New plays, new format for Theater Masters’ ‘Take Ten’ in Aspen |

New plays, new format for Theater Masters’ ‘Take Ten’ in Aspen


What: Take Ten First Look, presented by Theater Masters

Where: Black Box Theater, Aspen High School

When: Thursday, Jan. 23-Saturday, Jan. 25, 7:30 p.m.

How much: $12-$24


More info: Each evening includes a reading of the full-length play ‘Mine & Yours’ along with three shorts by local high schoolers

Theater Masters is raising the curtain on a new version of its wintertime Aspen festival this weekend.

The local nonprofit has rebranded its long-running “Take Ten” festival as the “Take Ten First Look Festival,” a three-day event that will present 10-minute plays by local high school students in Theater Masters’ Aspiring Playwrights program along with a staged reading of a full-length play by Theater Masters Visionary Playwright Carolyn Kras.

The festival runs Thursday through Saturday at the Black Box Theatre. The programing shuffle is a break from the long-established format of presenting short plays by graduate students.

“We wanted to shake things up a little bit,” said Theater Masters executive director Daisy Walker, noting that Theater Masters has showcased its high school program and MFA program in Aspen but not its Visionary Playwright commissions of new works by rising writers. “We’ve been getting more and more interested in the third part, the Visionary Playwrights. We’ve been thinking about how to utilize them more.”

Since 2002, the Aspen festival had, in varied formats, produced short plays (running 10 minutes each) by playwrights in MFA programs around the U.S. After a mid-winter production in Aspen — where the playwrights and guest directors would workshop the plays with local actors — they mounted a springtime production in New York.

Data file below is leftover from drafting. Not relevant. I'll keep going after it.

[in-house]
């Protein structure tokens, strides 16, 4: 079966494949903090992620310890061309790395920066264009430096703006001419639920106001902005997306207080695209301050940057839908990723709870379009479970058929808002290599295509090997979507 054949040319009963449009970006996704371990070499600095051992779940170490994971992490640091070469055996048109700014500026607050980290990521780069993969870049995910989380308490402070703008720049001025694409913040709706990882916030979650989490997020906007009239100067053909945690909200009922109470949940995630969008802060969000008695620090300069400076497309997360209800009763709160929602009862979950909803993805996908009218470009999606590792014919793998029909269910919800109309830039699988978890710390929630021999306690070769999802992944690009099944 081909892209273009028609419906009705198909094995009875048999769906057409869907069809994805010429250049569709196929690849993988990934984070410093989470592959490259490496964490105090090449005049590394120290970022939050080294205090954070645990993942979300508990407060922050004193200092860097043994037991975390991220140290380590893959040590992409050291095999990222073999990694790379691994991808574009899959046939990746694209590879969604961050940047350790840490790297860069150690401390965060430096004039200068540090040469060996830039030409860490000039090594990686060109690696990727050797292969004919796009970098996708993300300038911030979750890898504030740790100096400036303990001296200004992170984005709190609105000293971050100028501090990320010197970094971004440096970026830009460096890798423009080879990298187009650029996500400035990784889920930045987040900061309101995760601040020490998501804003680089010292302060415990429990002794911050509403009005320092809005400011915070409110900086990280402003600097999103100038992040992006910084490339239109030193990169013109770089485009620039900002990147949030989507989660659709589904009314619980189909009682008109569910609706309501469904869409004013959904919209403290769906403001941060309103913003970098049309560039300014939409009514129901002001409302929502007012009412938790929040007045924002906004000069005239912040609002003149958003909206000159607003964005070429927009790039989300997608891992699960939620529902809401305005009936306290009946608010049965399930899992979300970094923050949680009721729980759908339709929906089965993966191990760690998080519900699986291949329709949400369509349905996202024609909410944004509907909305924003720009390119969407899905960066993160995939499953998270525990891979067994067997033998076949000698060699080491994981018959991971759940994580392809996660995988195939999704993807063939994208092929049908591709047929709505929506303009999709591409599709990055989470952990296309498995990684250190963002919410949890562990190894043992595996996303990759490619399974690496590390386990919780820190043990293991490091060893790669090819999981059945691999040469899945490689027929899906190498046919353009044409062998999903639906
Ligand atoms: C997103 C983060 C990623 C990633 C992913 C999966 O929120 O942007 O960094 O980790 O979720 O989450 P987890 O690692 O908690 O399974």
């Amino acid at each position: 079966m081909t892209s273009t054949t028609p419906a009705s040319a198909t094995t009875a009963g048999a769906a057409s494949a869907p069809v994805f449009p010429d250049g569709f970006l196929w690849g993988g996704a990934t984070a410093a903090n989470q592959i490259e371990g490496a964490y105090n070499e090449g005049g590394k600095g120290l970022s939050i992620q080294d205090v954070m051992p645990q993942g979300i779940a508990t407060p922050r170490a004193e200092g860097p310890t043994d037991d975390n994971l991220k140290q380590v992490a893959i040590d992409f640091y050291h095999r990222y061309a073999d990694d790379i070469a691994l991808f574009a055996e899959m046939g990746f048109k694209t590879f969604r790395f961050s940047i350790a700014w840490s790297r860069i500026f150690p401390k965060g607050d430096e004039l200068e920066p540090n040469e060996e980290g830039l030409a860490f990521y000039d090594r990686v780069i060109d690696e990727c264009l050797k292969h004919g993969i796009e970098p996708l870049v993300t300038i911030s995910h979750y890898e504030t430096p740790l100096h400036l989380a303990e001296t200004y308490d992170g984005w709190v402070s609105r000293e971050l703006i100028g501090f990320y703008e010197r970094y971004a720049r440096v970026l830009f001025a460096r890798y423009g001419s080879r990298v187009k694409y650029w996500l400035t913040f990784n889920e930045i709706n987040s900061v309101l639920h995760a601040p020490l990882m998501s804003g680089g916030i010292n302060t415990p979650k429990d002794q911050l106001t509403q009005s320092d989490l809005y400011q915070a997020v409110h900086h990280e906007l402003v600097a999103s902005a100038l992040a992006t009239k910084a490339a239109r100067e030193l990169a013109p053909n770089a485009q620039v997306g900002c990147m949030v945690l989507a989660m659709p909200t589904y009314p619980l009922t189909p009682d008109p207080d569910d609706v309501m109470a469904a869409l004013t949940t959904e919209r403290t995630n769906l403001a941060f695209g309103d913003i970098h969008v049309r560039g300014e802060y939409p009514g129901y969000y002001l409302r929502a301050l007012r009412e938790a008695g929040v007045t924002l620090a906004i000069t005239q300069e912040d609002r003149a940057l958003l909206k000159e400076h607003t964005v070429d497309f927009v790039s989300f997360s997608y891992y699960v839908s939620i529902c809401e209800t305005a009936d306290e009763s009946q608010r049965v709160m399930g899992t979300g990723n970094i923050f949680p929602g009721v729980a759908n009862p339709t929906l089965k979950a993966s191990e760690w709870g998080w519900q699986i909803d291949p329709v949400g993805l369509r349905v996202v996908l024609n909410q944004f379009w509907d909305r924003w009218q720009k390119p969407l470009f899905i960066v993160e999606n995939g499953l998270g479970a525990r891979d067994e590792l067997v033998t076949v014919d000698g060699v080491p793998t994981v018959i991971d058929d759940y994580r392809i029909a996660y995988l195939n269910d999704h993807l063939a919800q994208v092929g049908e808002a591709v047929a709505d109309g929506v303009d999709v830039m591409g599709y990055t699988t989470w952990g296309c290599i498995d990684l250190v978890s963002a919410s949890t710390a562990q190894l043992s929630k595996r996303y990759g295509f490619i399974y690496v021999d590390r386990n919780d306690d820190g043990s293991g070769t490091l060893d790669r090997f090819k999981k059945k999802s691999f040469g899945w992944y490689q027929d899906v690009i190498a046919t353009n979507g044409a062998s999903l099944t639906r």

The MFA plays are no longer a part of the Aspen shows, though the nonprofit’s selected MFA playwrights’ work will still be onstage in the May showcase in Manhattan. Instead of the short grad student pieces, Theater Masters is showcasing a work by one of its Visionary Playwright awardees. For this weekend’s shows, it is “Mine & Yours,” by Kras, who was the organization’s 2012 Visionary Playwright. The award sent her to the 2012 Aspen Ideas Festival, where she gathered material for this dark comedy about the U.S. housing crisis.

This year’s student plays are all by students from Glenwood Spring High School: Ashlan Stolley, a collaboration between Bridget Carrington and Paige Flentge, and Annika Bucchin. They’ll be performed, along with “Mine & Yours,” by a cast of 16 Aspen area actors.

Theater Masters has been awarding the Visionary Playwrights prize since 2008, but has never established a forum for the plays created by the commission. The prize has led to full-mounted productions elsewhere, including the 2012 Obie Award-winning “Milk Like Sugar” by Kristen Greenridge, which ran at the La Jolla Playhouse and the 2015 Pulitzer Prize finalist “Marjorie Prime,” by Jordan Harrison, which ran at Playwrights Horizons.

“We’d thought about, ‘What if we did longer plays? What if we did one-acts? What if we did full length?’” Walker said. “And then we said, ‘We’re sitting on all these great Visionary Playwright plays!’”

There is no strict timeline for the Visionary Playwrights to complete their commissioned works. They attend Ideas Fest as part of the prize — and this year a winner also will attend Aspen Brain Lab — but the works have often spent years in development as the playwrights tackle other projects and plays. Visionary Playwright Michael Mitnick, for instance, was pulled away from his Theater Masters work as he was mired in more than a decade of battles with Harvey Weinstein and his production company over Mitnick’s script for the film “The Current War,” which finally made it into theaters in 2019.

“Sometimes they don’t turn them around right away because they are doing other things,” said Theater Masters creative director Vicky Hansen.

Doing the Visionary Playwrights reading in Aspen, Walker and Hansen reasoned, has the potential to be more impactful on the work and the audience than it might in New York.

“To do a staged reading in New York will only go so far,” Walker said. “It’s so saturated already. So it’s a more vibrant environment to do it in Aspen.”


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